Beijing car-sharing firm Ezzy crashes, leaving customers fuming and out of pocket
Ezzy luxury car ‘sharing’ app closes down after 18 months amid accusations it failed to pay staff, return deposits
A Beijing-based electric vehicle-sharing company that launched just 18 months ago appears to have gone bust, leaving customers clamouring to get back their deposits.
The business, based around the Ezzy app operated by Beijing Da Dreams Technology Co, terminated its services on Tuesday and told users to apply for refunds, state-run news website Thepaper.cn reported on Wednesday.
“We have suspended our platform’s services, and are actively dealing with follow-up issues,” the firm said via its WeChat social media account, adding that it had set up a liquidation committee.
“We thank everyone again for their long-time attention and support.”
The service allowed users to rent luxury vehicles such as BMWs and Audis after making an initial down payment. Regular users were charged a 2,000 yuan (US$300) deposit plus 1.50 yuan per minute of use, while VIP members paid a 1,200 yuan deposit and 0.50 yuan per minute.
It is those deposits that people are now trying to reclaim, though many of the comments posted on social media suggest they are having difficulty doing so.
“I applied for a refund long ago, but they refused to pay me back,” a Beijing-based customer said on Weibo on Thursday.
“Ezzy has no way of paying back the deposits!” wrote another, adding she that was planning to go to the company’s headquarters to demand her money back. “It’s not 199 yuan or 299, it’s 2,000!”
The website report also quoted unnamed employees as saying that they had not been paid in recent weeks.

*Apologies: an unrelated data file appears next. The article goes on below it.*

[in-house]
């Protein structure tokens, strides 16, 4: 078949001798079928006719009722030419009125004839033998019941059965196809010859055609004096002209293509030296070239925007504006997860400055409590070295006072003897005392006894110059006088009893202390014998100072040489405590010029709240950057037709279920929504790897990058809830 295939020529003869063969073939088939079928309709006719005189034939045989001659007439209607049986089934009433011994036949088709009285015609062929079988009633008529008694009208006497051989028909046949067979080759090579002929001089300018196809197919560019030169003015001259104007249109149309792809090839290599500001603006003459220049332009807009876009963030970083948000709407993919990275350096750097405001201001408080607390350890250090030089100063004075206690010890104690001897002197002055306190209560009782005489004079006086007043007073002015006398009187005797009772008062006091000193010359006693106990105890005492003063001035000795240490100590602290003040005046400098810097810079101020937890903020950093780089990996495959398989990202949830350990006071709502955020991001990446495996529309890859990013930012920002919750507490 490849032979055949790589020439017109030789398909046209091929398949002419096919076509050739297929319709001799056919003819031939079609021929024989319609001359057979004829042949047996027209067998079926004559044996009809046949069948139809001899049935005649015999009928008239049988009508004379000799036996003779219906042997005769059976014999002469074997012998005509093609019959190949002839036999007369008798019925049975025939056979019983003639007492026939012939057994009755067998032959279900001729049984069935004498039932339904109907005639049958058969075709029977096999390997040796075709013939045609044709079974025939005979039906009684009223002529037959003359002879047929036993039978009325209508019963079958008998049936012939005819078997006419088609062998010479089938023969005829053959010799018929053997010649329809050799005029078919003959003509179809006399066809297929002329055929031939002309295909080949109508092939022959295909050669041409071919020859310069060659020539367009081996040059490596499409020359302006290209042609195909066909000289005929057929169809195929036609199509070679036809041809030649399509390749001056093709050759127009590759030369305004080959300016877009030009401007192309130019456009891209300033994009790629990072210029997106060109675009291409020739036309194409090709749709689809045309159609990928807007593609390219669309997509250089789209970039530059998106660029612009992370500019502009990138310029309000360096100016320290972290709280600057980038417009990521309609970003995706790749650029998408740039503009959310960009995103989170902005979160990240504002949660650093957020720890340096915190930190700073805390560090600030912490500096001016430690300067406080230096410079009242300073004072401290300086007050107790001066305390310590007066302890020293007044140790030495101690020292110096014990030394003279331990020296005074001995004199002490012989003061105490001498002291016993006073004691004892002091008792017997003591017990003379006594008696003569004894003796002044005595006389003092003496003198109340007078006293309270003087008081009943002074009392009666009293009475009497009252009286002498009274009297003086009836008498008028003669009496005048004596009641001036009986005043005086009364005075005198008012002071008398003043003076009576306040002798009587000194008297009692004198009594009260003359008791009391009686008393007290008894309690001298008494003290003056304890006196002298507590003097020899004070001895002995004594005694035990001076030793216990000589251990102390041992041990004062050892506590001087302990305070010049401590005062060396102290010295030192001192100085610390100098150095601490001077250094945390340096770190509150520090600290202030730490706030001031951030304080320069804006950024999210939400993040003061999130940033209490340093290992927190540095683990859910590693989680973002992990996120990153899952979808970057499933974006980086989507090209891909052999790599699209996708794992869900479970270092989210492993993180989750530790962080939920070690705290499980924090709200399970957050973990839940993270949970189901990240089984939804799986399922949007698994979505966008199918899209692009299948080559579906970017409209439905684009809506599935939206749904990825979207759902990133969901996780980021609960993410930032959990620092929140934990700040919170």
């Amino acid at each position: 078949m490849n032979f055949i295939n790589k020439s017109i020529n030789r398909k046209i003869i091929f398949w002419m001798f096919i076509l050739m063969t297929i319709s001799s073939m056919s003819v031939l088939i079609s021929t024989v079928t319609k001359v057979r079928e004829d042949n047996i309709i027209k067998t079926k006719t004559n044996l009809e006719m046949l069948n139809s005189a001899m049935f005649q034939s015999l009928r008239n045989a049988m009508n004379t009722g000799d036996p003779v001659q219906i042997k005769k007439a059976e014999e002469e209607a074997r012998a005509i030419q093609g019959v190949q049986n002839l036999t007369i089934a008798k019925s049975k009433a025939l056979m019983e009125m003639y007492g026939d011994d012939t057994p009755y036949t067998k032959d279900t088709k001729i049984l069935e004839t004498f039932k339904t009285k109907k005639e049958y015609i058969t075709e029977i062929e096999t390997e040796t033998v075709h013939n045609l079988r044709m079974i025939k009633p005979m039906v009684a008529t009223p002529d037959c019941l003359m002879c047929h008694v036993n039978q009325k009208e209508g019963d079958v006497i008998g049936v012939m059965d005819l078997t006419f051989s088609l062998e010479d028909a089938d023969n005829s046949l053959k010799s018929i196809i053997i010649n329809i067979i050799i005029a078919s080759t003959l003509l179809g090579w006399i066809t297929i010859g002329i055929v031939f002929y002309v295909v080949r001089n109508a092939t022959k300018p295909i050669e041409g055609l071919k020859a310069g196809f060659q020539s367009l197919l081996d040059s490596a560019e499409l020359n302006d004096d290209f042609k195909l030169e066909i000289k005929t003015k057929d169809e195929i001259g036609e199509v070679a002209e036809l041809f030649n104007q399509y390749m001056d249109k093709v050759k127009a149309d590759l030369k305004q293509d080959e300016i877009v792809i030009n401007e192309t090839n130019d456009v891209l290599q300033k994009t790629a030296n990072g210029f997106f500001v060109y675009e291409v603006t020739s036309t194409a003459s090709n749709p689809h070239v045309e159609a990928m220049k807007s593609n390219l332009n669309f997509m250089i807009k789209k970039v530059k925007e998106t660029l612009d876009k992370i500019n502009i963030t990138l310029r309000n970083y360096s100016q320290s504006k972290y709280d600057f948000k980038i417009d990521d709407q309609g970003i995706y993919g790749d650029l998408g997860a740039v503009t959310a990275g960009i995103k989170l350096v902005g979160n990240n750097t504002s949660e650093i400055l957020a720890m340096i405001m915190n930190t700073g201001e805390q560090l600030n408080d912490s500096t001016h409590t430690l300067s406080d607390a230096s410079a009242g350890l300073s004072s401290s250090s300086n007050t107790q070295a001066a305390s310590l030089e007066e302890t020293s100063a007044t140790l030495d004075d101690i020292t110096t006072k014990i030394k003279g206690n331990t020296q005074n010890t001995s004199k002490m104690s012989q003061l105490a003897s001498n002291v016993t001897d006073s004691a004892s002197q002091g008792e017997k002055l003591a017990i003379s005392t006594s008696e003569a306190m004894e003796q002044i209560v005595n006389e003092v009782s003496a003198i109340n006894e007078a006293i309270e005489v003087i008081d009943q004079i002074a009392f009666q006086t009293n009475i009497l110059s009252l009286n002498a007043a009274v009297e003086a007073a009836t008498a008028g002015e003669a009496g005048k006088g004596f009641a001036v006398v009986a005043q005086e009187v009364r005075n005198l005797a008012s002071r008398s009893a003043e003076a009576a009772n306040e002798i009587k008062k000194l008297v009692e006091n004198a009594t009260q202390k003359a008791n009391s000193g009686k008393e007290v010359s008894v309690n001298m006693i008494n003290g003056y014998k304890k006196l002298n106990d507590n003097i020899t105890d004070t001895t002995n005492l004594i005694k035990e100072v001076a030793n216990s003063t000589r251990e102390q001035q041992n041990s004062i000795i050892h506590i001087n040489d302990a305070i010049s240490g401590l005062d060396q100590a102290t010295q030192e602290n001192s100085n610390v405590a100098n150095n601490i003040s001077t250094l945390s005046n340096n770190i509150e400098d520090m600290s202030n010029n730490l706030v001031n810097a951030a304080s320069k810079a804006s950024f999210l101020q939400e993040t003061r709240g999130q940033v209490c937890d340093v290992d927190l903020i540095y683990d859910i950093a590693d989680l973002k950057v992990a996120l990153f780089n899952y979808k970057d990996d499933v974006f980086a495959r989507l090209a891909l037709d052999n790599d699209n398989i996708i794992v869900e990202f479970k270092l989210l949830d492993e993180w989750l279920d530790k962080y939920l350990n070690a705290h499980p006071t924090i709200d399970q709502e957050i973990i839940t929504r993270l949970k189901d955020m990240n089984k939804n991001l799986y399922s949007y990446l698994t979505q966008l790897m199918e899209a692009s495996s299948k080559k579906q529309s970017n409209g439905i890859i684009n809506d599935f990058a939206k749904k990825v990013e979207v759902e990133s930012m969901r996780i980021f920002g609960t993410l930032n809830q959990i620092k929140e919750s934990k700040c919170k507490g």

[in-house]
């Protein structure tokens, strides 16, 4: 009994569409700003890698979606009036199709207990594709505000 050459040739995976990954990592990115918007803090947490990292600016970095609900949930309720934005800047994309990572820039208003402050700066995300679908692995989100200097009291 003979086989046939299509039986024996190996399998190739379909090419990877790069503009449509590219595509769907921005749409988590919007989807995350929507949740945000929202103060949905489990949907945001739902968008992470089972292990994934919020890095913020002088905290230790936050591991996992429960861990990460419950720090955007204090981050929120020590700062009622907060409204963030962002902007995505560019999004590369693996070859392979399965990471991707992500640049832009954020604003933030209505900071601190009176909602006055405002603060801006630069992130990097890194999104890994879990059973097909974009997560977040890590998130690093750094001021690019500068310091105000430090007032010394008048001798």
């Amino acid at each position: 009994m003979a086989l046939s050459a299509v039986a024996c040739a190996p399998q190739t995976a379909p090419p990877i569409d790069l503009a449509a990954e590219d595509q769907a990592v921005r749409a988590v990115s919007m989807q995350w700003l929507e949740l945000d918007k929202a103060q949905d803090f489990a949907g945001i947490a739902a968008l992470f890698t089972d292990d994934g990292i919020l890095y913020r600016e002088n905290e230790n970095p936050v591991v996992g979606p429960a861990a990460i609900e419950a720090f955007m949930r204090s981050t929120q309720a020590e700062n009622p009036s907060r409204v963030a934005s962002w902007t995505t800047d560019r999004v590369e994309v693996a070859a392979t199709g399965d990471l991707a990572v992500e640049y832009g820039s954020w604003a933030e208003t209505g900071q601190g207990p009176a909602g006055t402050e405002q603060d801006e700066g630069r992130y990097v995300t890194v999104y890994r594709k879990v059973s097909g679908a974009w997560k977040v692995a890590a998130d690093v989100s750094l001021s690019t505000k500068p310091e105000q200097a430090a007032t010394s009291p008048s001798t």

When a Post reporter called the company, the woman who answered said she was “unclear” about the company’s current situation and the allegations of it withholding wages and deposits.
“My job is just to answer the phones and address individual queries from users,” she said, declining to be named. “All I know is that our services were discontinued after October 24.”
Ezzy launched in Beijing in March 2016. Its founder, Fu Qiang, said in earlier interviews that the service had more than 100,000 users and a fleet of about 500 cars.
Its failure is another blow to China’s red-hot, but frequently charred, sharing economy, which has spawned everything from bicycles and electric cars to sleeping pods, mini workout booths, battery packs, basketballs and even shared folding stools. The business model, however, has faced significant growing pains, as companies contend with high operational costs, questions over sustainability, vandalism and theft.
Jiangxi-based Sharing E Umbrella lost nearly all its 30,000 brollies after just three months of operation, while Chongqing-based Wukong Bikes went bankrupt after most of its 1,200 bicycles went missing or were stolen.
Car-sharing in particular has attracted a lot of interest in recent years, but the road to profitability for such firms has been “anything but smooth”, according to German consulting firm Roland Berger. Although 600,000 cars are expected to operate under the “sharing” model in China by 2025, there are significant concerns over licensing, parking and the effective use of fleets.
Ezzy was dogged by several such problems, including high investment costs and a too-small fleet, unnamed industry observers were quoted as saying in the website report.
“In this industry, without the proper scale, it cannot be profitable,” one said.
Ezzy’s founder told China Youth Daily in May that the company faced a “small problem” with high investment costs. And almost prophetically, he remarked in a speech last year: “Death is the ultimate fate of all time-based rental companies.”